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Diary From Civil War Soldier Turned Over To Pea Ridge National Military Park

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The diary of a Civil War soldier was donated by Fred Angwin and Susie Angwin Heflin to Pea Ridge National Military Park/NPS.

A personal diary from a Confederate soldier who saw action at the battle of Pea Ridge has been donated to the Pea Ridge National Military Park in Arkansas.

The diary was kept by Private William E. Vaughan, a soldier from Christian County, Missouri who fought in the 7th Division of the Missouri State Guard Confederate States Army. The small, leather-bound diary was kept by Private Vaughan from December 14, 1861, through May 27, 1862, and includes his first-hand description of the battle of Pea Ridge and the Confederate retreat all the way to Memphis, Tennessee.

The diary was donated by Mitzi Angwin O'™Hara, Fred Angwin, and Susie Angwin Heflin; the great grandchildren of William E. Vaughan. The diary will be put on display in the park museum in March 2015 for the battle anniversary.

'œThe park is deeply grateful to the families for their generous and wonderful donation,' said Pea Ridge National Military Park Acting Superintendent Brenda Waters. 'œThis unexpected donation will enrich the park'™s interpretation and our visitor'™s understanding of the battle.'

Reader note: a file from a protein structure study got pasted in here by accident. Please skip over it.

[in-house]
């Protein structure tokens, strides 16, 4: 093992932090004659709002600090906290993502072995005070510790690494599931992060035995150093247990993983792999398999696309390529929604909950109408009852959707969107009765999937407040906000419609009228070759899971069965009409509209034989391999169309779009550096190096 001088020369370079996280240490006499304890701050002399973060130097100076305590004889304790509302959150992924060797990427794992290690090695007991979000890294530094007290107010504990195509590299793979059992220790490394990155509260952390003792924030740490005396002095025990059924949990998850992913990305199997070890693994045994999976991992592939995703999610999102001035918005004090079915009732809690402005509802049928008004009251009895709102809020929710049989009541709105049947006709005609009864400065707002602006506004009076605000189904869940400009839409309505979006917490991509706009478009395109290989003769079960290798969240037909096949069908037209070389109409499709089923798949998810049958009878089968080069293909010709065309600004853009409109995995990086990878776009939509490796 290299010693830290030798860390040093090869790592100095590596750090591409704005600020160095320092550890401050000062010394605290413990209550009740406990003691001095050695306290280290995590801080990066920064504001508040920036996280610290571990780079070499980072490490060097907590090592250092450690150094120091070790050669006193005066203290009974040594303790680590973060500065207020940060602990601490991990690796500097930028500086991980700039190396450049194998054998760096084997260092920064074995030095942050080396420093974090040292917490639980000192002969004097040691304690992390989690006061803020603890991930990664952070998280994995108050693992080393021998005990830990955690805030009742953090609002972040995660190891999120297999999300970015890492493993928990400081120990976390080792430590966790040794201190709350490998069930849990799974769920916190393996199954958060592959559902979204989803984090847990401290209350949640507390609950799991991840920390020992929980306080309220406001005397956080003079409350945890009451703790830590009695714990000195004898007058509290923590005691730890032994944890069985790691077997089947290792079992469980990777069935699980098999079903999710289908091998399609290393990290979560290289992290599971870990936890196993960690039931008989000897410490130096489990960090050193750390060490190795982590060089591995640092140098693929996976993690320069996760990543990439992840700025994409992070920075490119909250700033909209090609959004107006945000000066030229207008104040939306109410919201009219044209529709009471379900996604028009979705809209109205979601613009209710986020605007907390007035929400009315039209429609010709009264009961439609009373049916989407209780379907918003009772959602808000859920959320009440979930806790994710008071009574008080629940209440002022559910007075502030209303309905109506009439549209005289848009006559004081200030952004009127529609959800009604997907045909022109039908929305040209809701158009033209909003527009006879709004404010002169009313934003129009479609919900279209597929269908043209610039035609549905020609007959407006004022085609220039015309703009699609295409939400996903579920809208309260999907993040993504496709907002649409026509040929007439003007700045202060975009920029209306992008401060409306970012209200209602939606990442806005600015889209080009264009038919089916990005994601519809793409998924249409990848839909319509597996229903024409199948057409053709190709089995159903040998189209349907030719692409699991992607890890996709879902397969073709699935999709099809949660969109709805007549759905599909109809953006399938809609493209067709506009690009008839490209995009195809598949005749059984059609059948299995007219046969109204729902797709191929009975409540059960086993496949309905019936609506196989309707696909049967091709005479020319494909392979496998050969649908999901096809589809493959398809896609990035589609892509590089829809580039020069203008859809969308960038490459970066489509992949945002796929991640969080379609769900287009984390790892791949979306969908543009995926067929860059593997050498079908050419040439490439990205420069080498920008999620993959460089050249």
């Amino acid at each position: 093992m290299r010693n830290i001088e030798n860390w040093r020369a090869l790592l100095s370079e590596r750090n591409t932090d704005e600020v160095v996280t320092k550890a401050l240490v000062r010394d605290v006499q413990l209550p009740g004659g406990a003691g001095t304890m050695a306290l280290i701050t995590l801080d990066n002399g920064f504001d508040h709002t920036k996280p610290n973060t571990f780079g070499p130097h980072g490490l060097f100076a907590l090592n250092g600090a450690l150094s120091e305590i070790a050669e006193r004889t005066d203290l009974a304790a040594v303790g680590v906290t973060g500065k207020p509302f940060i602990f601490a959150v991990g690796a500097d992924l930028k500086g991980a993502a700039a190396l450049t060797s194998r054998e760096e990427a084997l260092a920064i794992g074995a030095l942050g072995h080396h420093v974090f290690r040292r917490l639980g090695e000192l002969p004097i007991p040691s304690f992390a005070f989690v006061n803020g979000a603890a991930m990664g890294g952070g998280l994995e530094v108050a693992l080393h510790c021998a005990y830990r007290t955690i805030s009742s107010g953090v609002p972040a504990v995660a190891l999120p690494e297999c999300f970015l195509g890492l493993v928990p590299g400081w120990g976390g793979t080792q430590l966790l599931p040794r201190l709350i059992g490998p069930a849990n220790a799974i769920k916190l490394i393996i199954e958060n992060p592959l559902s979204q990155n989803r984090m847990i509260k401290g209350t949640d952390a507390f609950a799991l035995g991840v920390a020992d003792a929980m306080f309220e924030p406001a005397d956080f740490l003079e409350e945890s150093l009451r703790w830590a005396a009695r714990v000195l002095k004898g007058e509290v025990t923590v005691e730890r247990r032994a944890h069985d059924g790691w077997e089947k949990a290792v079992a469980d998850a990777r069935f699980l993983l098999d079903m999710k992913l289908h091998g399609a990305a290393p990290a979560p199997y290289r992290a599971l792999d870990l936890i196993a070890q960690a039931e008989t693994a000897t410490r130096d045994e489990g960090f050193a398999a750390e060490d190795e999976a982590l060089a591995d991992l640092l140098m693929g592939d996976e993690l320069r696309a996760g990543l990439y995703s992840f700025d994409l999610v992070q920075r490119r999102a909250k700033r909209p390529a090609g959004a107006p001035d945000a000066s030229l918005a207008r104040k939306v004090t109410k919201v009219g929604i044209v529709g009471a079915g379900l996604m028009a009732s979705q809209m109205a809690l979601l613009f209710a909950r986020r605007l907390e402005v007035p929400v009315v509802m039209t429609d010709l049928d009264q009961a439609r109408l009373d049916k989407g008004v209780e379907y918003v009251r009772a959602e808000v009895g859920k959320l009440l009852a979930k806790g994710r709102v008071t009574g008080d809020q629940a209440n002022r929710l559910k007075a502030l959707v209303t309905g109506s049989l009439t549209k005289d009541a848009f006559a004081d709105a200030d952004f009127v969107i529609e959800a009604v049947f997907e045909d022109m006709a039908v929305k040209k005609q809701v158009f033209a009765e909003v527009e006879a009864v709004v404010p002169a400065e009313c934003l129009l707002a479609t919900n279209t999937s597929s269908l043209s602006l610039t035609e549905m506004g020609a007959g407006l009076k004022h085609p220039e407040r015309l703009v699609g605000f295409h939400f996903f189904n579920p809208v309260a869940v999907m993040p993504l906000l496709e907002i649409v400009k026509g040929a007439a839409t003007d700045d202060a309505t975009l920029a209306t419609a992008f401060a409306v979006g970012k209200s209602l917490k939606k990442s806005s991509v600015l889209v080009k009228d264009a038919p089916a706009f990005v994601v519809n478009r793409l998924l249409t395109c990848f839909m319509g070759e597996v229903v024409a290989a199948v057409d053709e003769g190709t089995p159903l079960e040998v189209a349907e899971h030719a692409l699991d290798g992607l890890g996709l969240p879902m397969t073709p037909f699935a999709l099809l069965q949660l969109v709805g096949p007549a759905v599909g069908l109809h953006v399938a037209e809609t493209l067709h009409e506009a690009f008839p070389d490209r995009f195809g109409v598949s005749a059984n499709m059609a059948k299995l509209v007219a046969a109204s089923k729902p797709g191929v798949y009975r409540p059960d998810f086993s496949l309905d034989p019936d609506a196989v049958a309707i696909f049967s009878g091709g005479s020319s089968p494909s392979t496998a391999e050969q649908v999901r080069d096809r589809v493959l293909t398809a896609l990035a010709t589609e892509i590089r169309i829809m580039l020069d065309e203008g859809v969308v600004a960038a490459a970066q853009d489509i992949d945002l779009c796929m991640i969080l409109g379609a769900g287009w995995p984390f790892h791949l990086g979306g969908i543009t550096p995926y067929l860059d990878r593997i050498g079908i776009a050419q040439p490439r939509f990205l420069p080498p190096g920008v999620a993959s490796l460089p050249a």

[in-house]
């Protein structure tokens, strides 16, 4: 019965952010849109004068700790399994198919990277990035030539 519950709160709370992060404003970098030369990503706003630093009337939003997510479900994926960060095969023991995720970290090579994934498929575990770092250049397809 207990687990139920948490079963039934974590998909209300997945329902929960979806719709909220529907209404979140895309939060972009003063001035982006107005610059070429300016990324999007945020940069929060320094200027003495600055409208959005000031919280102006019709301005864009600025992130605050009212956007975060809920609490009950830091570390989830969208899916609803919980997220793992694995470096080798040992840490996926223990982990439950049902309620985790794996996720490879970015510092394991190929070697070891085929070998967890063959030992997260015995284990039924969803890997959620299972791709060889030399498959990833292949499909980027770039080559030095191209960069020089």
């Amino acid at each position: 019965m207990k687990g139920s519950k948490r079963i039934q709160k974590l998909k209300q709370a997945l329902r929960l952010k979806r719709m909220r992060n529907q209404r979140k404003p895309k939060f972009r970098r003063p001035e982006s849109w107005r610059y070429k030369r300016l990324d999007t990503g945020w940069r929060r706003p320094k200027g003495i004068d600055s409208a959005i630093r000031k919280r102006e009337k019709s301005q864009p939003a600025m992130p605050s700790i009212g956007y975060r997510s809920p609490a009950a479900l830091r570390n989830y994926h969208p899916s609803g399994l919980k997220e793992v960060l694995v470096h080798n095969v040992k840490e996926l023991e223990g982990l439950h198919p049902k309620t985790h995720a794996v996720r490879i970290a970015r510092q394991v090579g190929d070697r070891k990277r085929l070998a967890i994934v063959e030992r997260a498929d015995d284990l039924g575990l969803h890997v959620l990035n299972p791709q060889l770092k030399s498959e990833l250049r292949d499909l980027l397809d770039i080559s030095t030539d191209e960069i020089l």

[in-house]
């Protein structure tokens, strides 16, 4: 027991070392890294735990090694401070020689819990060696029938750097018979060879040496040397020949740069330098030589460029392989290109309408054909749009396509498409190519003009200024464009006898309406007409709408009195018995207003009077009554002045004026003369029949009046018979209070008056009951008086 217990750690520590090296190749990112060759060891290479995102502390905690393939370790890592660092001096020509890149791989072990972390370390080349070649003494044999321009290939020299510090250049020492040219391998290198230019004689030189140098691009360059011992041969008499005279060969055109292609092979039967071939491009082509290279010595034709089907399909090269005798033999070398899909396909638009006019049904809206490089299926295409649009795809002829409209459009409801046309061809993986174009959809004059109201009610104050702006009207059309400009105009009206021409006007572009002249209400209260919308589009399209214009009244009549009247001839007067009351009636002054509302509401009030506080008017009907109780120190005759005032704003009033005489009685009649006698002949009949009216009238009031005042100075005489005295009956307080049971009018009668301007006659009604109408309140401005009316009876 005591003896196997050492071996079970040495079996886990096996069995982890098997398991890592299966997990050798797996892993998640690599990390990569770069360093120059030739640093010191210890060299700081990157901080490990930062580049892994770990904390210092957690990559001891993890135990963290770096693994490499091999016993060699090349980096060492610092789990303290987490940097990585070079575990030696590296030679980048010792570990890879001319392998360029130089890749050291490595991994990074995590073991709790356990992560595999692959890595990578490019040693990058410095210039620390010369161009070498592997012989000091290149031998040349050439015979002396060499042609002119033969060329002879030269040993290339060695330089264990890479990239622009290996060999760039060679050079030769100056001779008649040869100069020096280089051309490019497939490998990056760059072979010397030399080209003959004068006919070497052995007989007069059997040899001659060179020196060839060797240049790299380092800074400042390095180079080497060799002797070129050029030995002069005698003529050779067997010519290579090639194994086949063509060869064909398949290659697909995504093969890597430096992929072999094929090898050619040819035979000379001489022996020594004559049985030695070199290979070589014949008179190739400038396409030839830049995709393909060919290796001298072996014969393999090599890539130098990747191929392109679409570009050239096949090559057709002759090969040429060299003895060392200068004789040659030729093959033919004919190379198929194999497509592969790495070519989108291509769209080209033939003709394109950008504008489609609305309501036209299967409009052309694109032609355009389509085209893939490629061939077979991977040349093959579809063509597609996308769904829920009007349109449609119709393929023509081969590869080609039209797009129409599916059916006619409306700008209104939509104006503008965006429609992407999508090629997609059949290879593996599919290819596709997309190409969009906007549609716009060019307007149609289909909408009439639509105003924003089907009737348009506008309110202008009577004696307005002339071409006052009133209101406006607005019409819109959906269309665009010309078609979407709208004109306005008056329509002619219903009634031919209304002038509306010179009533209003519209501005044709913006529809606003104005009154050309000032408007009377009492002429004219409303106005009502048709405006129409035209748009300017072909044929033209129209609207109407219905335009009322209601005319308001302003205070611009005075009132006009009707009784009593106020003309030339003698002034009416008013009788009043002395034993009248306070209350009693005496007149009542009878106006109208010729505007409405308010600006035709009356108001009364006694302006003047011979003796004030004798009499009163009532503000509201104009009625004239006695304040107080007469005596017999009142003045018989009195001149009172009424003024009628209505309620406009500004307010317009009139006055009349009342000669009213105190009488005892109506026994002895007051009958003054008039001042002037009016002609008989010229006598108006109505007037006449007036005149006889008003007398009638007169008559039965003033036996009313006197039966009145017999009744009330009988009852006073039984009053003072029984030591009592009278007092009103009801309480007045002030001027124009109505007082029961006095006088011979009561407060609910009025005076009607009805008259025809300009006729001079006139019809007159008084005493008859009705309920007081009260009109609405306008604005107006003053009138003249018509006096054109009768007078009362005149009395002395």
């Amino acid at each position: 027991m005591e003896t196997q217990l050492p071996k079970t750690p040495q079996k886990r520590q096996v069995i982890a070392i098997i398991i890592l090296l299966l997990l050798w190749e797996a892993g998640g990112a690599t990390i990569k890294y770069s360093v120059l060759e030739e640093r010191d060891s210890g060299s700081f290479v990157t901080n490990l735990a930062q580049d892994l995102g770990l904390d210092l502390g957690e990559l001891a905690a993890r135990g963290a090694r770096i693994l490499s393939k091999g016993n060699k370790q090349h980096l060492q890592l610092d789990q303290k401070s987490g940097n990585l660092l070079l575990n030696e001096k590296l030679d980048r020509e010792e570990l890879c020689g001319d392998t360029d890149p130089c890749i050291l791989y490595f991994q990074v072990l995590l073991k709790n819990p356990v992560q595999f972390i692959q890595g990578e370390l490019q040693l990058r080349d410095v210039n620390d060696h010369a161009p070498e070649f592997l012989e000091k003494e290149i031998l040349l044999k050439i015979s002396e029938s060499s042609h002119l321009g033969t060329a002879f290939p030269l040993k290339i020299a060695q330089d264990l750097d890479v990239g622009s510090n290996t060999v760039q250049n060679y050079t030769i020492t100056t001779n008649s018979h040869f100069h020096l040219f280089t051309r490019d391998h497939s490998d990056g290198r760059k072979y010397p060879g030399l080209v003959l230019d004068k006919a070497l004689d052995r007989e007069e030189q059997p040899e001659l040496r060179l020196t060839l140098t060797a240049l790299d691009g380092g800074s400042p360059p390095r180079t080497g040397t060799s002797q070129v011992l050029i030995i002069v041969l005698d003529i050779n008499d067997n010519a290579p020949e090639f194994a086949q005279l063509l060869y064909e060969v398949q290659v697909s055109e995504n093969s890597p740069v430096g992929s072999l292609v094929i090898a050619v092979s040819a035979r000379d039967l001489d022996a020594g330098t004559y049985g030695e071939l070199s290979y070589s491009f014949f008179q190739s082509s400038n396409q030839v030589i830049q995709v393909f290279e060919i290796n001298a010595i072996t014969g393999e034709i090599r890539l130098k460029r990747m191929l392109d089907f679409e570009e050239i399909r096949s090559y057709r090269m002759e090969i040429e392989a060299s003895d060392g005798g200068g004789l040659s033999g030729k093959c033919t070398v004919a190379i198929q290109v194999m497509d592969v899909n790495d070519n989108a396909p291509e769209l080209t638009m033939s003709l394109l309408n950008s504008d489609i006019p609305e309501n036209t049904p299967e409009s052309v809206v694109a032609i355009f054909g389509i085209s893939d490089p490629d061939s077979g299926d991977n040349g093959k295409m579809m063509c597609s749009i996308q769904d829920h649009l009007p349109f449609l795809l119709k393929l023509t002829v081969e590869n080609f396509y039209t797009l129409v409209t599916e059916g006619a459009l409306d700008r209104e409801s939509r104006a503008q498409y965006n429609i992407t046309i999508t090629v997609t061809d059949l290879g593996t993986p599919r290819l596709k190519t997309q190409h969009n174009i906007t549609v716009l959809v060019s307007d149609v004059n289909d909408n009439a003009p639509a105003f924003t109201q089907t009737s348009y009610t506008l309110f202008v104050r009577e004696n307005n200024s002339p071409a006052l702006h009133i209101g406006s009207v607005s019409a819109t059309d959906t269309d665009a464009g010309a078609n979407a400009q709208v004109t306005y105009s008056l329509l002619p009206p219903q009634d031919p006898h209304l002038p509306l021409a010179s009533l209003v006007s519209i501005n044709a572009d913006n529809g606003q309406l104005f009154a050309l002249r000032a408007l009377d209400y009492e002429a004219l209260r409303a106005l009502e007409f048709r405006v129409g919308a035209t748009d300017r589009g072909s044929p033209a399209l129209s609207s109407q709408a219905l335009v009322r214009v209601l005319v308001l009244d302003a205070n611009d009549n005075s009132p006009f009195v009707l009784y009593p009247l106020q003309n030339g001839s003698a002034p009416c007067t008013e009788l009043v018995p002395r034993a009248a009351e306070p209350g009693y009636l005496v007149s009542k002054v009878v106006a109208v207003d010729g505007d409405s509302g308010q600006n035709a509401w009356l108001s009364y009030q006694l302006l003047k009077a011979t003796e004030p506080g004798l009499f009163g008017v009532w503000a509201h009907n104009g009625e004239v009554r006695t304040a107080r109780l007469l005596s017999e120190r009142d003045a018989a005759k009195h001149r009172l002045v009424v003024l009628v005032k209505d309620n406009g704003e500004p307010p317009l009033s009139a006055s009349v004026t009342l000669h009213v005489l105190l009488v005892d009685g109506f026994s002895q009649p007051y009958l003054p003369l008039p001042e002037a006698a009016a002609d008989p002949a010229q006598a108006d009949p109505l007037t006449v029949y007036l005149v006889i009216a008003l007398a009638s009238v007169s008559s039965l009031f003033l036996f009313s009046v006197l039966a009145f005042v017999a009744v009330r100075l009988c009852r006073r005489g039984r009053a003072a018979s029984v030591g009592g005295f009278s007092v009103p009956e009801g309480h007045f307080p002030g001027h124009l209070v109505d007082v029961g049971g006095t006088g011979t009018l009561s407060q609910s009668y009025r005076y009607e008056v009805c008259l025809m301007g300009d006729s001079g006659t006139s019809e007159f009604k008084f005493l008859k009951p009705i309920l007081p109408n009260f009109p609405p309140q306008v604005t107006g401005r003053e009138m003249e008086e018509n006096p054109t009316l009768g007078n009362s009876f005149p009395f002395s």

Pea Ridge National Military Park preserves and commemorates the March 1862 Civil War battle that helped Union forces maintain physical and political control of the state of Missouri. The park is located 10 miles north of Rogers, Arkansas, on U.S. Highway 62.


A great idea. A lot of similar first-hand accounts are probably stored and forgotten in closets and attics, and eventually lost when the owners downsize their households or pass away.

Gifts of this type can provide a valuable resource for park interepretive programs and publications. If a transcription of the diary isn't already available, that would make a great project for a volunteer or a researcher; posting at least excerpts of that information online would be a nice "gift that keeps on giving" to both amateur and professional historians and genealogy buffs.  

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